The Right to Be Happy

The Right to Be Happy

The Right to Be Happy

The Right to Be Happy

Excerpt

This book attempts two things: first to demonstrate that happiness for all human beings is not only feasible, but the most satisfactory basis for social construction; second to bring to the help of such construction modern theories of the nature of man and the universe. At a time when there is so widespread a struggle against national, class, and sexual oppression, it seems important to examine the various claims which are advanced, and to see whether, after all, there is not behind them a consistent new philosophy.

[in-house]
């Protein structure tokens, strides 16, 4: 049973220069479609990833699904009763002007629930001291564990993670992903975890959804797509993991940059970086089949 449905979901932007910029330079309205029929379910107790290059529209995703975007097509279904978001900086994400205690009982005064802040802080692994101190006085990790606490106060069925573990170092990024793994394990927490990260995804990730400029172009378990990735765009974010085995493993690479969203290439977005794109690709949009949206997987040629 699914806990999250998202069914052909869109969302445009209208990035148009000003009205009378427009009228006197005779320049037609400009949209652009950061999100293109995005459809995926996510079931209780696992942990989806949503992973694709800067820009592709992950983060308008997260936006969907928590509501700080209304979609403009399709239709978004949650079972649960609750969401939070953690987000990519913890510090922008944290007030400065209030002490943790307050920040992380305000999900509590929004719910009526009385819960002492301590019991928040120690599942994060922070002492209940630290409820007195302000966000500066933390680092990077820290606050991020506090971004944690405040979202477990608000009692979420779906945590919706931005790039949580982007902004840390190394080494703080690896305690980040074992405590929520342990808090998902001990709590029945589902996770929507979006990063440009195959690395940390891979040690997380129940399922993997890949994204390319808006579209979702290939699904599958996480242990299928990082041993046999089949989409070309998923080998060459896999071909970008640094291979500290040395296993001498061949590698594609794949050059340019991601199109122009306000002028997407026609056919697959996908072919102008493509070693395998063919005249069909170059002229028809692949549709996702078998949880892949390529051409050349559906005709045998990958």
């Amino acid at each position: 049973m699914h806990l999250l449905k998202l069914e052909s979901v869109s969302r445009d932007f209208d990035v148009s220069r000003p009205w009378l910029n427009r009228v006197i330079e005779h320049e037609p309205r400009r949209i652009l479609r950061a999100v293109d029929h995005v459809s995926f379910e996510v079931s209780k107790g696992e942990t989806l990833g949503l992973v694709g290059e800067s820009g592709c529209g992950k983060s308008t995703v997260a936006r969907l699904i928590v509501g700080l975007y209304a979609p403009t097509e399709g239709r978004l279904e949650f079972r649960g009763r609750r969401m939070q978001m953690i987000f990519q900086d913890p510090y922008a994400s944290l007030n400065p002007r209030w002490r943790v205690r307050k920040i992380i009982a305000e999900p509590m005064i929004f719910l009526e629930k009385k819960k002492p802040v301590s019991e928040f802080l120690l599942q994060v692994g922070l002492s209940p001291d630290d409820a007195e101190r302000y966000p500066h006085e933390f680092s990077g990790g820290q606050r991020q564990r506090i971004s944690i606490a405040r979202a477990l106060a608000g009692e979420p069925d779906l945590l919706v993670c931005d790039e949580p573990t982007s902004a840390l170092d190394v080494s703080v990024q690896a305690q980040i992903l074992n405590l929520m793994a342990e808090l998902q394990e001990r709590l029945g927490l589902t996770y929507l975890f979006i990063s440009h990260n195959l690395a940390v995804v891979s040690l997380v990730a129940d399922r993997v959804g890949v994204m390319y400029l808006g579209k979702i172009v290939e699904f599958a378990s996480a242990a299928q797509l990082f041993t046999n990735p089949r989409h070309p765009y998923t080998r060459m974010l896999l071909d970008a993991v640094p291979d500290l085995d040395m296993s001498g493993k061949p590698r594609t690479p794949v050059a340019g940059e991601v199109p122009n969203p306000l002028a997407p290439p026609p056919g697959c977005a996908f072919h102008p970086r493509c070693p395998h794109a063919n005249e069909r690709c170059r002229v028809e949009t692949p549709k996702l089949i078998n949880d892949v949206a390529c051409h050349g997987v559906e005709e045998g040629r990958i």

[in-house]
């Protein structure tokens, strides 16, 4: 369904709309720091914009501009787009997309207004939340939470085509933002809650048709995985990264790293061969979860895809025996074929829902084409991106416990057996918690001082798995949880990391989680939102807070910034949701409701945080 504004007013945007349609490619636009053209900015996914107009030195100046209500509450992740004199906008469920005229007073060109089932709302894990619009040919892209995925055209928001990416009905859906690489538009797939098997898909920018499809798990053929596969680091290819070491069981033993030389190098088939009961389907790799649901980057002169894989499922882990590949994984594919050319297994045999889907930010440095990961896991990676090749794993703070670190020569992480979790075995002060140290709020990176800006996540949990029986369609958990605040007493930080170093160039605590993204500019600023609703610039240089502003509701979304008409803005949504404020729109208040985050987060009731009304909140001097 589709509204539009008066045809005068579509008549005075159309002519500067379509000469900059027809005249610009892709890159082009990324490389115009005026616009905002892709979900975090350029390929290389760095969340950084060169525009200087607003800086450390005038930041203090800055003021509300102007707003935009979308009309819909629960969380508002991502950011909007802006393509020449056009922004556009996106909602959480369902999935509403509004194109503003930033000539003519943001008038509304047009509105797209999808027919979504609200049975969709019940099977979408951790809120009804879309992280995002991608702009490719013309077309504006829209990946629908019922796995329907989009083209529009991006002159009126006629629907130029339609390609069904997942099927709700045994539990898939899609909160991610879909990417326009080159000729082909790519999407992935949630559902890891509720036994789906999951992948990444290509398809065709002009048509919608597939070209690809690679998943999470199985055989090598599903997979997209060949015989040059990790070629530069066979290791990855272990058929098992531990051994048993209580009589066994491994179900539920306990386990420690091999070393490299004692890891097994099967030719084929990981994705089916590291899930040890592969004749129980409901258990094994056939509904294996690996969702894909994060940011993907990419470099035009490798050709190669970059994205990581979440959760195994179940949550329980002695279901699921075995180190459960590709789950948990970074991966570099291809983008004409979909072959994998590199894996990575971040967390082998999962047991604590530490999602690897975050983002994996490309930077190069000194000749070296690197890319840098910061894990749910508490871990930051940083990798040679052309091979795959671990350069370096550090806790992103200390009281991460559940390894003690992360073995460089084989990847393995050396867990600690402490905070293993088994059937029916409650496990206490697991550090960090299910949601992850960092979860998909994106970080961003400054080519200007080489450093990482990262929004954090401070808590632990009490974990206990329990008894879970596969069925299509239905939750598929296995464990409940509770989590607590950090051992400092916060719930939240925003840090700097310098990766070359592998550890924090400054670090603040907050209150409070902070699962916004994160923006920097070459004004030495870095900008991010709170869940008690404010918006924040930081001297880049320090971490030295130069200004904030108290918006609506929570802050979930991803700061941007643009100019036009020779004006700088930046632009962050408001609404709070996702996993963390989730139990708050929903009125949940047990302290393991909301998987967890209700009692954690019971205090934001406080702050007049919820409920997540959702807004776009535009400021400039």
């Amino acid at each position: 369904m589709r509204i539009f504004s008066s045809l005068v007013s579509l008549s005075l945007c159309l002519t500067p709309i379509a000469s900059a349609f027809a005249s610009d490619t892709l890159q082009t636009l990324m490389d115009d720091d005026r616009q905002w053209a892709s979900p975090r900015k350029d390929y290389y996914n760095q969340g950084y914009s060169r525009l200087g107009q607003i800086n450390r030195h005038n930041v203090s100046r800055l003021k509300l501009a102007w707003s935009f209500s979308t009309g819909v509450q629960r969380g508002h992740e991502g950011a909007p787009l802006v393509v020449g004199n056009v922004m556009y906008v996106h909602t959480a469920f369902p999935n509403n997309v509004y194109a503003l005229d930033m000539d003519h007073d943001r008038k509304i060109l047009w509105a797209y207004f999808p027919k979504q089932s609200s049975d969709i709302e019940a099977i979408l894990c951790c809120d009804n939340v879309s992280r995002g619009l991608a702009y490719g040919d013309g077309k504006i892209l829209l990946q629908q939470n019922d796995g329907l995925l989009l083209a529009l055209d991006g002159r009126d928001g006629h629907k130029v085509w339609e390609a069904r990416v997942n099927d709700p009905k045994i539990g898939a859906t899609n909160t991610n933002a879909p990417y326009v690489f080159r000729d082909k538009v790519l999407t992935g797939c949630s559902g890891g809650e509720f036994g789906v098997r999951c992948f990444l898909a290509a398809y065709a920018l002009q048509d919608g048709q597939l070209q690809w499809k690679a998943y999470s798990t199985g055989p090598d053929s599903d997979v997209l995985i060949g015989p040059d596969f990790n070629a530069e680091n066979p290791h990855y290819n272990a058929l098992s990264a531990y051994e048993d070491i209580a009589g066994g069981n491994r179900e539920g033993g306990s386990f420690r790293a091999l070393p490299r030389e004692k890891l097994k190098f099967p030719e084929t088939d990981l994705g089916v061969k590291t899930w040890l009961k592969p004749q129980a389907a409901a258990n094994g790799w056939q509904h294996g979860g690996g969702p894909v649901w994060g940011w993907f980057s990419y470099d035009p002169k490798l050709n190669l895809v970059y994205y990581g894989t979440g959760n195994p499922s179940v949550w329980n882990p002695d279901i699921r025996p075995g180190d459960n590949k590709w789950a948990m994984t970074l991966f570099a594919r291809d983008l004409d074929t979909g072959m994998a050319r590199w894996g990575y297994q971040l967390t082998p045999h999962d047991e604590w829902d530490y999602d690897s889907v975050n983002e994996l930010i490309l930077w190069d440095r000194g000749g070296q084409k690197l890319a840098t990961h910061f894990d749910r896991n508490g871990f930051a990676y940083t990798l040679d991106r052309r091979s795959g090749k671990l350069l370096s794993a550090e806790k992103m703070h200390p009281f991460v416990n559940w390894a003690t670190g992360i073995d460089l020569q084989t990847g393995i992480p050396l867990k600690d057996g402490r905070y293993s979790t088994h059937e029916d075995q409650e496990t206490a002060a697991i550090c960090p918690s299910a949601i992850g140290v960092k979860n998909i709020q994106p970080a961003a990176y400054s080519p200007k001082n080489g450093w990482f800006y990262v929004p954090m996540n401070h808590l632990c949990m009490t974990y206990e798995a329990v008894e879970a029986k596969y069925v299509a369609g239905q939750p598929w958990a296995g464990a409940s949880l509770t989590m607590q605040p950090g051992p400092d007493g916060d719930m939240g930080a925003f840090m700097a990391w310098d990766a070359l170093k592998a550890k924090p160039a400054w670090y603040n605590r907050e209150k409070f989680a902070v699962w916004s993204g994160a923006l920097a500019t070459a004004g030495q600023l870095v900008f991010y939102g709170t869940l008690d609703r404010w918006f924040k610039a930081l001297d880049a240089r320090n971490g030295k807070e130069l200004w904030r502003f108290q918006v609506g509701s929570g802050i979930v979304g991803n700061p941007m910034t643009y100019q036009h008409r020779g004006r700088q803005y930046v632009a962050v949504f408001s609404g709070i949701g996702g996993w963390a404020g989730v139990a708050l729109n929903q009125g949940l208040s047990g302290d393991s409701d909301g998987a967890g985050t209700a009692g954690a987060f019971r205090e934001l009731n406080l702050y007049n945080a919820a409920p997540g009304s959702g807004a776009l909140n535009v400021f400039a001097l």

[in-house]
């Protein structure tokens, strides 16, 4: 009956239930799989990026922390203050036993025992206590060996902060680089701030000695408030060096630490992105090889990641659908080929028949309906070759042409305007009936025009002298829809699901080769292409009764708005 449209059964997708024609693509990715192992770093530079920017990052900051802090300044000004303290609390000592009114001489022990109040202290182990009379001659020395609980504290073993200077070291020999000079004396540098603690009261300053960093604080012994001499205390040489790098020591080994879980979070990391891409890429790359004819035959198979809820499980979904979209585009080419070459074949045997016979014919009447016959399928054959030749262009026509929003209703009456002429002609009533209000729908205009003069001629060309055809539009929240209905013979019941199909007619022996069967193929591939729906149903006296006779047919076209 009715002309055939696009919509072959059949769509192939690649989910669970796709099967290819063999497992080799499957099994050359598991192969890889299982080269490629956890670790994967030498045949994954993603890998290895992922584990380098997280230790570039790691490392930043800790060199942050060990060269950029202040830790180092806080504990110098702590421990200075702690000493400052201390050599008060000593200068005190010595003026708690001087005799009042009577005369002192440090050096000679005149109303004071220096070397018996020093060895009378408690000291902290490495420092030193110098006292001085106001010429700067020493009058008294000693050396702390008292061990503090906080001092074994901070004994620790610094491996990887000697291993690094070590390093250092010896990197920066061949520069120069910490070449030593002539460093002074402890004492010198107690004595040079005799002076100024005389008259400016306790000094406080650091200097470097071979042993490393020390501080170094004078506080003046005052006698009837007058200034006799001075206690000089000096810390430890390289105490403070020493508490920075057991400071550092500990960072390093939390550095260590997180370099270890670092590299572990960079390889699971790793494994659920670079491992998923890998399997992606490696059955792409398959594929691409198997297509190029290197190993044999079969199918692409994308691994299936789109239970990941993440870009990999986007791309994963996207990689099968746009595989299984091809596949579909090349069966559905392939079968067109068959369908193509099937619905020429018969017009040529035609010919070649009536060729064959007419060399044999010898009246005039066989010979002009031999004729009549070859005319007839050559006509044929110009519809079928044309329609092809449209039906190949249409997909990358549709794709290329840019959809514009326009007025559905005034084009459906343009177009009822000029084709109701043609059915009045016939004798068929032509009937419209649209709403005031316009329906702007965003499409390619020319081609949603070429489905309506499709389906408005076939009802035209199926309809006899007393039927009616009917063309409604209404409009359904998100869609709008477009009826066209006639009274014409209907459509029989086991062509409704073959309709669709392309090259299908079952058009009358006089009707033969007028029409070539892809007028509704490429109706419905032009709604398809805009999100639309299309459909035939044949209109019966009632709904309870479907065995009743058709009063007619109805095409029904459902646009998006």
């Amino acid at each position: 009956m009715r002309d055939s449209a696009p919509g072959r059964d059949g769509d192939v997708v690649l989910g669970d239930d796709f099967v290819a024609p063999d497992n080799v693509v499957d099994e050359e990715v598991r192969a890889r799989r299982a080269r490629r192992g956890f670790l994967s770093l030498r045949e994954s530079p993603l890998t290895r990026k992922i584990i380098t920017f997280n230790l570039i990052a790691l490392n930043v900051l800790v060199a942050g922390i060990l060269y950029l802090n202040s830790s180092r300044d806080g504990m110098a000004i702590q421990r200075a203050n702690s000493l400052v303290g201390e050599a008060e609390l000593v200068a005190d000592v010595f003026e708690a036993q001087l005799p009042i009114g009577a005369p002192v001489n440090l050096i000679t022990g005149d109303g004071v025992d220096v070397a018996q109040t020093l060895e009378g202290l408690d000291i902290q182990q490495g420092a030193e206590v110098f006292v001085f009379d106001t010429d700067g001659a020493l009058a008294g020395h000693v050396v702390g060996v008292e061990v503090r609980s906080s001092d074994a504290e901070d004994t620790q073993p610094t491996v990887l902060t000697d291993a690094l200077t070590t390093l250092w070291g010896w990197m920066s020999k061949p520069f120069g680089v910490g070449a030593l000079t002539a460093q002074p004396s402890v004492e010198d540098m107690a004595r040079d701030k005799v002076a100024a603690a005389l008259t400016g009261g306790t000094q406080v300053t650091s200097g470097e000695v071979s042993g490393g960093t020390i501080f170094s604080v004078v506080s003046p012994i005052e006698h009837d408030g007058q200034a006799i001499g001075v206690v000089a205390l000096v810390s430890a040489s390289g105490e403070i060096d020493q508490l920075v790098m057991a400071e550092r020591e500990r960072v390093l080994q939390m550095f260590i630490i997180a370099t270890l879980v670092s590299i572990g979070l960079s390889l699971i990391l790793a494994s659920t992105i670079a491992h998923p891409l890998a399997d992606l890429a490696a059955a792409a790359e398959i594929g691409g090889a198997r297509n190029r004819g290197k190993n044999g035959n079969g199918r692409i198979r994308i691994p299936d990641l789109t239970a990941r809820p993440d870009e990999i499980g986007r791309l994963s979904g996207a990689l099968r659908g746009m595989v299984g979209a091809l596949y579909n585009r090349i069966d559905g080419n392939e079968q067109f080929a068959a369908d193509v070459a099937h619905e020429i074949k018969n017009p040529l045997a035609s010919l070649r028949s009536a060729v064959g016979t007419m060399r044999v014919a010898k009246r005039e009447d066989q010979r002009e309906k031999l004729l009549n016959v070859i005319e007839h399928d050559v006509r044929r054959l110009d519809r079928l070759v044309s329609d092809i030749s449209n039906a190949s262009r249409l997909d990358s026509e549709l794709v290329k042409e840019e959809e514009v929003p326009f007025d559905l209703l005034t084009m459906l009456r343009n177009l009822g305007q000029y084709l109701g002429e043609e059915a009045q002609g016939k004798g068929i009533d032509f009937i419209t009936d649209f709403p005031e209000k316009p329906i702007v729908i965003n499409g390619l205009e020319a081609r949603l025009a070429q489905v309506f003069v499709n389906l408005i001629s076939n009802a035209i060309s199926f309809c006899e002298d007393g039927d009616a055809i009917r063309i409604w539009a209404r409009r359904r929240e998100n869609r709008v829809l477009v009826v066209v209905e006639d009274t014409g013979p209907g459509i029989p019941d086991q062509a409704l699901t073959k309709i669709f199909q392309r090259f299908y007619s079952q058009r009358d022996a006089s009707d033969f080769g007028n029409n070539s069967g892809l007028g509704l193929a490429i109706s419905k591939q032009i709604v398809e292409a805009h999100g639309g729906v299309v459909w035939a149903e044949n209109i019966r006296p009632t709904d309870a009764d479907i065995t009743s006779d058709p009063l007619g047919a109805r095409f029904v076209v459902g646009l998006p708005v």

To me at least it appears that people of our time are expressing new ethics and metaphysics against which the old ones may be weighed and found wanting. Such views, however, lie scattered among specialists in the various sciences, in education, and psychology, or are confusedly shouted as slogans of party or sex. We suffer very much in England and America from the rigid . . .

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